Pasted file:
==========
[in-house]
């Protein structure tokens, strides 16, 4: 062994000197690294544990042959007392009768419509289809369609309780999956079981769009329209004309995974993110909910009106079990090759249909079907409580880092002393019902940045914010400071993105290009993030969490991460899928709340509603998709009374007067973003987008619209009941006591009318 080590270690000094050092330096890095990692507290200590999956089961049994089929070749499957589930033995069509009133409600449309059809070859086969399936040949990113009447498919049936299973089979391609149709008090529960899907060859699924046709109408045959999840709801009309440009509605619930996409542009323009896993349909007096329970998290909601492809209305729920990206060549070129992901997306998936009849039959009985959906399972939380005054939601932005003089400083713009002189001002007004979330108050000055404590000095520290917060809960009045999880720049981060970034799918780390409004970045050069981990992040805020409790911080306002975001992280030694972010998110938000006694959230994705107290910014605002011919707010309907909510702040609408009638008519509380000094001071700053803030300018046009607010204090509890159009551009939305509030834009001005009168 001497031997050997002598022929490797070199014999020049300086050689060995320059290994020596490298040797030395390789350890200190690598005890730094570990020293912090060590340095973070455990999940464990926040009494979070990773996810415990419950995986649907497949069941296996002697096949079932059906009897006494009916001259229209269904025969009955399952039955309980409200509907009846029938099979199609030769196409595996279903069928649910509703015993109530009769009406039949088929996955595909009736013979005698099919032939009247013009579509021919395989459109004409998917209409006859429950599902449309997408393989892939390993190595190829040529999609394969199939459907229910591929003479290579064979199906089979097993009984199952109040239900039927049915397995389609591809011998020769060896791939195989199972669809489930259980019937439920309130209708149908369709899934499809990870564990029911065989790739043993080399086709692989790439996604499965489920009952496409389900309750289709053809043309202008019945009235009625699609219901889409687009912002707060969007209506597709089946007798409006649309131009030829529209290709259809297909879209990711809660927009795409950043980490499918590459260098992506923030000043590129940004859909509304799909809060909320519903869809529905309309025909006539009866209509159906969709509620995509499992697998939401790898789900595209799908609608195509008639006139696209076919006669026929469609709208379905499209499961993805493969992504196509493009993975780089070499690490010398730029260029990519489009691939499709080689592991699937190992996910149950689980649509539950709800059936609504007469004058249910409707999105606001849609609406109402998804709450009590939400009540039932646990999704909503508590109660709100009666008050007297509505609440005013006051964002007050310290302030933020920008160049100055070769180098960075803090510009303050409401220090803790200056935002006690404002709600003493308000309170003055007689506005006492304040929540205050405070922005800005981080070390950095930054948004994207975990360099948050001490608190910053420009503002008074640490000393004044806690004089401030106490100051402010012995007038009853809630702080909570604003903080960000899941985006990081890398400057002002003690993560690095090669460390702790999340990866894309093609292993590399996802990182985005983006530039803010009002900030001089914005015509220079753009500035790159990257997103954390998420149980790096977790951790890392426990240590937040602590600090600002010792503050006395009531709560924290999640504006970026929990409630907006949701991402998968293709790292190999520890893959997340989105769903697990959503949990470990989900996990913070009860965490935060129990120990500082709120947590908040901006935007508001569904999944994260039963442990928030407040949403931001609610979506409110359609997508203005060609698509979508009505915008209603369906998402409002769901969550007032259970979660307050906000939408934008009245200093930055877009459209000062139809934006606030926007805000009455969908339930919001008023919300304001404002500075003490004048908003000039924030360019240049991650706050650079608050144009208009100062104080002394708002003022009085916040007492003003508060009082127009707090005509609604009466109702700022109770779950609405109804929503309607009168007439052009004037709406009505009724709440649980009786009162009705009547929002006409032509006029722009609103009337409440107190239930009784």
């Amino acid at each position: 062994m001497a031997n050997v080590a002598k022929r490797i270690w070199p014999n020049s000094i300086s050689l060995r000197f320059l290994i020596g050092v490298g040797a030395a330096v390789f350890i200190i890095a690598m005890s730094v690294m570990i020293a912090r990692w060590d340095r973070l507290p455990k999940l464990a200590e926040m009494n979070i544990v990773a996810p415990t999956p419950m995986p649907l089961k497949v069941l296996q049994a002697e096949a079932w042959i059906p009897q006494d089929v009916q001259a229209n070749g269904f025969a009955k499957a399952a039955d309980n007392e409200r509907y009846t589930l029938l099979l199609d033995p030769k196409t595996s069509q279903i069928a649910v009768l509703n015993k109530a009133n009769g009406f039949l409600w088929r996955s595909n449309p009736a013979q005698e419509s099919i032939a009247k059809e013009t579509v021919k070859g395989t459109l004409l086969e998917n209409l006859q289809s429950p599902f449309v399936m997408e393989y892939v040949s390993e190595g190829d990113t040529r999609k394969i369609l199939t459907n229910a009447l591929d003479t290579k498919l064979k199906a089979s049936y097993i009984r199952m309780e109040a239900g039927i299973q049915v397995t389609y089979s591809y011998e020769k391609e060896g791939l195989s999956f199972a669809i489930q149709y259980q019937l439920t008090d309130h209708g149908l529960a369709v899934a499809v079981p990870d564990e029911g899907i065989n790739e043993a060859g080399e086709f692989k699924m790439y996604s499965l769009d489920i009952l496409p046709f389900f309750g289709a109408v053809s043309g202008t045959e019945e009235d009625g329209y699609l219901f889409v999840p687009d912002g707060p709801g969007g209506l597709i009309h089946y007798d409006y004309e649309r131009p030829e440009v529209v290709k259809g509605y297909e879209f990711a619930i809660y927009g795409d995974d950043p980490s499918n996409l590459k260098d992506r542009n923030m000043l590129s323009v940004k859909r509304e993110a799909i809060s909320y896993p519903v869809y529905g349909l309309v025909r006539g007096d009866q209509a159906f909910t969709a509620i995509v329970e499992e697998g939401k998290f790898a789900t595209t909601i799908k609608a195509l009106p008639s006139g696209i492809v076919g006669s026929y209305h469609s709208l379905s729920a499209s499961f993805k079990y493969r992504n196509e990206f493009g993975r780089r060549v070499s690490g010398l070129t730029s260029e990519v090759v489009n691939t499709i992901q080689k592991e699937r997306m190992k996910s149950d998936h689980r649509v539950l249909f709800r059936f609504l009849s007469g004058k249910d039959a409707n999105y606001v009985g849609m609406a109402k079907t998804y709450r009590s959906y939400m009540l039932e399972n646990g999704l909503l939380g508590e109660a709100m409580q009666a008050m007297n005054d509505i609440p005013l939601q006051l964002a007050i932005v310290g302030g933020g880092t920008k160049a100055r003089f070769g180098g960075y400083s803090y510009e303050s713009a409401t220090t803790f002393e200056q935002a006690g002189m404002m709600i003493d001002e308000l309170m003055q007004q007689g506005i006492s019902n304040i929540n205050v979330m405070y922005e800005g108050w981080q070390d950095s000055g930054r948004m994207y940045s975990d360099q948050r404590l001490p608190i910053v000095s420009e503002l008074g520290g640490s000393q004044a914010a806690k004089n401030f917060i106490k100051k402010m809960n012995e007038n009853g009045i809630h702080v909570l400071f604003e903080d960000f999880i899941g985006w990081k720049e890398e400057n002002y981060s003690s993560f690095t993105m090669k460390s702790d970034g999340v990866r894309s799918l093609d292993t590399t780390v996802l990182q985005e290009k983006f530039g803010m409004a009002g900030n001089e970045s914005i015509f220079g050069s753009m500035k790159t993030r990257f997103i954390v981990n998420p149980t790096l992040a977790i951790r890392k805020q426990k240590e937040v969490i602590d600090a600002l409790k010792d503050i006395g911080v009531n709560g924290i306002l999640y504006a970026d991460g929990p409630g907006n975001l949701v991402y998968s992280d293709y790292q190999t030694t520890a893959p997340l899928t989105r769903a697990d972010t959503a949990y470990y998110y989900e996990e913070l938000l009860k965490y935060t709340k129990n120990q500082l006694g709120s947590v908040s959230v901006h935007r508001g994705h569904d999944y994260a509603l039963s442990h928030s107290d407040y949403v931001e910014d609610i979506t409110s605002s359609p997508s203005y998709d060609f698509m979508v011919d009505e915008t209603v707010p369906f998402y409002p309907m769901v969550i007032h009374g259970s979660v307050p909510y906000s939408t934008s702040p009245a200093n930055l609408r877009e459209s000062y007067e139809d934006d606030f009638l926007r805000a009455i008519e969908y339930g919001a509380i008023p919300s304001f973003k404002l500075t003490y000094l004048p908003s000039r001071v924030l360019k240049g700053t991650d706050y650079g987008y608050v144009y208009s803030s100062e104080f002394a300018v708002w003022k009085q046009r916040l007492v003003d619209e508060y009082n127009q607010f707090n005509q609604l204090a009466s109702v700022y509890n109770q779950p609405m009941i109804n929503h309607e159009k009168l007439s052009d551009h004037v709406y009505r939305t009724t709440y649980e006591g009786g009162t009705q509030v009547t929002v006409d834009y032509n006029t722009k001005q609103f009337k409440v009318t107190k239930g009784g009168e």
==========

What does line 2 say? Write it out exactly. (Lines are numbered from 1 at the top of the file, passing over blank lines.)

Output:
């Protein structure tokens, strides 16, 4: 062994000197690294544990042959007392009768419509289809369609309780999956079981769009329209004309995974993110909910009106079990090759249909079907409580880092002393019902940045914010400071993105290009993030969490991460899928709340509603998709009374007067973003987008619209009941006591009318 080590270690000094050092330096890095990692507290200590999956089961049994089929070749499957589930033995069509009133409600449309059809070859086969399936040949990113009447498919049936299973089979391609149709008090529960899907060859699924046709109408045959999840709801009309440009509605619930996409542009323009896993349909007096329970998290909601492809209305729920990206060549070129992901997306998936009849039959009985959906399972939380005054939601932005003089400083713009002189001002007004979330108050000055404590000095520290917060809960009045999880720049981060970034799918780390409004970045050069981990992040805020409790911080306002975001992280030694972010998110938000006694959230994705107290910014605002011919707010309907909510702040609408009638008519509380000094001071700053803030300018046009607010204090509890159009551009939305509030834009001005009168 001497031997050997002598022929490797070199014999020049300086050689060995320059290994020596490298040797030395390789350890200190690598005890730094570990020293912090060590340095973070455990999940464990926040009494979070990773996810415990419950995986649907497949069941296996002697096949079932059906009897006494009916001259229209269904025969009955399952039955309980409200509907009846029938099979199609030769196409595996279903069928649910509703015993109530009769009406039949088929996955595909009736013979005698099919032939009247013009579509021919395989459109004409998917209409006859429950599902449309997408393989892939390993190595190829040529999609394969199939459907229910591929003479290579064979199906089979097993009984199952109040239900039927049915397995389609591809011998020769060896791939195989199972669809489930259980019937439920309130209708149908369709899934499809990870564990029911065989790739043993080399086709692989790439996604499965489920009952496409389900309750289709053809043309202008019945009235009625699609219901889409687009912002707060969007209506597709089946007798409006649309131009030829529209290709259809297909879209990711809660927009795409950043980490499918590459260098992506923030000043590129940004859909509304799909809060909320519903869809529905309309025909006539009866209509159906969709509620995509499992697998939401790898789900595209799908609608195509008639006139696209076919006669026929469609709208379905499209499961993805493969992504196509493009993975780089070499690490010398730029260029990519489009691939499709080689592991699937190992996910149950689980649509539950709800059936609504007469004058249910409707999105606001849609609406109402998804709450009590939400009540039932646990999704909503508590109660709100009666008050007297509505609440005013006051964002007050310290302030933020920008160049100055070769180098960075803090510009303050409401220090803790200056935002006690404002709600003493308000309170003055007689506005006492304040929540205050405070922005800005981080070390950095930054948004994207975990360099948050001490608190910053420009503002008074640490000393004044806690004089401030106490100051402010012995007038009853809630702080909570604003903080960000899941985006990081890398400057002002003690993560690095090669460390702790999340990866894309093609292993590399996802990182985005983006530039803010009002900030001089914005015509220079753009500035790159990257997103954390998420149980790096977790951790890392426990240590937040602590600090600002010792503050006395009531709560924290999640504006970026929990409630907006949701991402998968293709790292190999520890893959997340989105769903697990959503949990470990989900996990913070009860965490935060129990120990500082709120947590908040901006935007508001569904999944994260039963442990928030407040949403931001609610979506409110359609997508203005060609698509979508009505915008209603369906998402409002769901969550007032259970979660307050906000939408934008009245200093930055877009459209000062139809934006606030926007805000009455969908339930919001008023919300304001404002500075003490004048908003000039924030360019240049991650706050650079608050144009208009100062104080002394708002003022009085916040007492003003508060009082127009707090005509609604009466109702700022109770779950609405109804929503309607009168007439052009004037709406009505009724709440649980009786009162009705009547929002006409032509006029722009609103009337409440107190239930009784």